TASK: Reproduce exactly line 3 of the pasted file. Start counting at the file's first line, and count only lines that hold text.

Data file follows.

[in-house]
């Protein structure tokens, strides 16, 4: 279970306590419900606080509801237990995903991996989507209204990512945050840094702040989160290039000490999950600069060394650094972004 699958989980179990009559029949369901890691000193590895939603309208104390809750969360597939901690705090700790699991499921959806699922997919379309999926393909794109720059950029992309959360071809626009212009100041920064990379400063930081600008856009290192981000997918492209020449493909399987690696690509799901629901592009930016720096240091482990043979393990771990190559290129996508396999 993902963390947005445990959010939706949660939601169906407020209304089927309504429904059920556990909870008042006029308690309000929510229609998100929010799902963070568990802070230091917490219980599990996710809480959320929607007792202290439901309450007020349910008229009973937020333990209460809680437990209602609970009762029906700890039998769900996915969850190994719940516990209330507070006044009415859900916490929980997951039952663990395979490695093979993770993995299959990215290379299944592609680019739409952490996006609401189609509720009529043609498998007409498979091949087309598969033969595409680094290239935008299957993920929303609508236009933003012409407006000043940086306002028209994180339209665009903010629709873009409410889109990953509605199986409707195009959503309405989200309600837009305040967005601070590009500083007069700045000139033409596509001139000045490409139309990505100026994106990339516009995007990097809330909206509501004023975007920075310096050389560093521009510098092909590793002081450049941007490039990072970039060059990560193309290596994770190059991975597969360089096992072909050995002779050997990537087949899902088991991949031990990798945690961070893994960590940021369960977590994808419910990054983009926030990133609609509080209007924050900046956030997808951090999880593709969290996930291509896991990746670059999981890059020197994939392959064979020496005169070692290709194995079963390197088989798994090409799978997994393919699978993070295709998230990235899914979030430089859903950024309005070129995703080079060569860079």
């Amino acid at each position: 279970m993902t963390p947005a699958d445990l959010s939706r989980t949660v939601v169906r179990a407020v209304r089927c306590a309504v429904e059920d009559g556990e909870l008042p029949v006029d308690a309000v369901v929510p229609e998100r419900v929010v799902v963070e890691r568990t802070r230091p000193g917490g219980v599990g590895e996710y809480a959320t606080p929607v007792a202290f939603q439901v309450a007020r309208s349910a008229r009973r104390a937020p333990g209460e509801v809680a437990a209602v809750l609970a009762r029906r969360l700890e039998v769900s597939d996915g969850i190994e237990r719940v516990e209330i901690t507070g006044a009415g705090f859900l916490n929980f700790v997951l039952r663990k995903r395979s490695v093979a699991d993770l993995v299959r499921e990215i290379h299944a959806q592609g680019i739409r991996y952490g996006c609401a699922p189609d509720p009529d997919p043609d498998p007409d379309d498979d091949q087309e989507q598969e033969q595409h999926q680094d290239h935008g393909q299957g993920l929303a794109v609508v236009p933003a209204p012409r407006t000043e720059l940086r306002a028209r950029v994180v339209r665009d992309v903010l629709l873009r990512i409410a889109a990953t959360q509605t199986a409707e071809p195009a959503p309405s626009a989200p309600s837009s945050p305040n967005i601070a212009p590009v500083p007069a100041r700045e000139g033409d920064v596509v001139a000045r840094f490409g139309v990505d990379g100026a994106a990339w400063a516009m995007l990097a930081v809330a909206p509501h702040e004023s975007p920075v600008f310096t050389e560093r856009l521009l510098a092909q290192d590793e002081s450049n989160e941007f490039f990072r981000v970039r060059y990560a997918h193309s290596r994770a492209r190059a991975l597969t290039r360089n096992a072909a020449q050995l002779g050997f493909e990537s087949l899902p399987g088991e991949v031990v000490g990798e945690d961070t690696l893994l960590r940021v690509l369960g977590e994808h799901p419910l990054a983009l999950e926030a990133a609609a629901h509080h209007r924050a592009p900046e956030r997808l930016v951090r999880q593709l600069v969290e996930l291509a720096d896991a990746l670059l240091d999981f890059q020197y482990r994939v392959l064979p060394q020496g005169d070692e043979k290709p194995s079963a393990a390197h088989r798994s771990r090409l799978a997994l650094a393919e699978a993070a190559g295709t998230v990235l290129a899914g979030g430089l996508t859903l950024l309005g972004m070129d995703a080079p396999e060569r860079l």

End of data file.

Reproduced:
């Amino acid at each position: 279970m993902t963390p947005a699958d445990l959010s939706r989980t949660v939601v169906r179990a407020v209304r089927c306590a309504v429904e059920d009559g556990e909870l008042p029949v006029d308690a309000v369901v929510p229609e998100r419900v929010v799902v963070e890691r568990t802070r230091p000193g917490g219980v599990g590895e996710y809480a959320t606080p929607v007792a202290f939603q439901v309450a007020r309208s349910a008229r009973r104390a937020p333990g209460e509801v809680a437990a209602v809750l609970a009762r029906r969360l700890e039998v769900s597939d996915g969850i190994e237990r719940v516990e209330i901690t507070g006044a009415g705090f859900l916490n929980f700790v997951l039952r663990k995903r395979s490695v093979a699991d993770l993995v299959r499921e990215i290379h299944a959806q592609g680019i739409r991996y952490g996006c609401a699922p189609d509720p009529d997919p043609d498998p007409d379309d498979d091949q087309e989507q598969e033969q595409h999926q680094d290239h935008g393909q299957g993920l929303a794109v609508v236009p933003a209204p012409r407006t000043e720059l940086r306002a028209r950029v994180v339209r665009d992309v903010l629709l873009r990512i409410a889109a990953t959360q509605t199986a409707e071809p195009a959503p309405s626009a989200p309600s837009s945050p305040n967005i601070a212009p590009v500083p007069a100041r700045e000139g033409d920064v596509v001139a000045r840094f490409g139309v990505d990379g100026a994106a990339w400063a516009m995007l990097a930081v809330a909206p509501h702040e004023s975007p920075v600008f310096t050389e560093r856009l521009l510098a092909q290192d590793e002081s450049n989160e941007f490039f990072r981000v970039r060059y990560a997918h193309s290596r994770a492209r190059a991975l597969t290039r360089n096992a072909a020449q050995l002779g050997f493909e990537s087949l899902p399987g088991e991949v031990v000490g990798e945690d961070t690696l893994l960590r940021v690509l369960g977590e994808h799901p419910l990054a983009l999950e926030a990133a609609a629901h509080h209007r924050a592009p900046e956030r997808l930016v951090r999880q593709l600069v969290e996930l291509a720096d896991a990746l670059l240091d999981f890059q020197y482990r994939v392959l064979p060394q020496g005169d070692e043979k290709p194995s079963a393990a390197h088989r798994s771990r090409l799978a997994l650094a393919e699978a993070a190559g295709t998230v990235l290129a899914g979030g430089l996508t859903l950024l309005g972004m070129d995703a080079p396999e060569r860079l």